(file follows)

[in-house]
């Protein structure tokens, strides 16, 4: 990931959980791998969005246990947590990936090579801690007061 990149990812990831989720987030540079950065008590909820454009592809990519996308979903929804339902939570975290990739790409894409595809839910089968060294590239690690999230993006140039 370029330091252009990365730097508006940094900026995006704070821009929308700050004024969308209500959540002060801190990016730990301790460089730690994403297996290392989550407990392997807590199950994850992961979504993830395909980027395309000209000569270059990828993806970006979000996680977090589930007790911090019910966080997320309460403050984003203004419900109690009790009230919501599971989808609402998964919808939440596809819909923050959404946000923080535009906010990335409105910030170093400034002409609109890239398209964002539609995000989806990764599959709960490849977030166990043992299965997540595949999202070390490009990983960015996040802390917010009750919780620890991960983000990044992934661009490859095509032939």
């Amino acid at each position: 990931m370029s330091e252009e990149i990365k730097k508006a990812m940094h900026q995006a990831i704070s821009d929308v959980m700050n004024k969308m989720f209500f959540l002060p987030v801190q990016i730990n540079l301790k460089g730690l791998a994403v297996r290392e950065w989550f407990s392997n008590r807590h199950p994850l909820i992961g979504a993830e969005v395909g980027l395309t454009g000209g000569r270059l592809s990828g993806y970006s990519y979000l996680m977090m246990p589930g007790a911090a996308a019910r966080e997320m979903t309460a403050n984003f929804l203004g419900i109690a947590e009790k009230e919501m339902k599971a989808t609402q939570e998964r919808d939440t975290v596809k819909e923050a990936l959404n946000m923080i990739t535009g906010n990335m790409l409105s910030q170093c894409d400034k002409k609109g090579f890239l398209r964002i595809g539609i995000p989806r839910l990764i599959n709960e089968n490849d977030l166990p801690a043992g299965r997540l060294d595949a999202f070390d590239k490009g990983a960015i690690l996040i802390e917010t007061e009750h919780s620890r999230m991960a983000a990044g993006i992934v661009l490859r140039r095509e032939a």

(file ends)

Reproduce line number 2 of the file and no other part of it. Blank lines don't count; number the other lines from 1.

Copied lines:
């Protein structure tokens, strides 16, 4: 990931959980791998969005246990947590990936090579801690007061 990149990812990831989720987030540079950065008590909820454009592809990519996308979903929804339902939570975290990739790409894409595809839910089968060294590239690690999230993006140039 370029330091252009990365730097508006940094900026995006704070821009929308700050004024969308209500959540002060801190990016730990301790460089730690994403297996290392989550407990392997807590199950994850992961979504993830395909980027395309000209000569270059990828993806970006979000996680977090589930007790911090019910966080997320309460403050984003203004419900109690009790009230919501599971989808609402998964919808939440596809819909923050959404946000923080535009906010990335409105910030170093400034002409609109890239398209964002539609995000989806990764599959709960490849977030166990043992299965997540595949999202070390490009990983960015996040802390917010009750919780620890991960983000990044992934661009490859095509032939």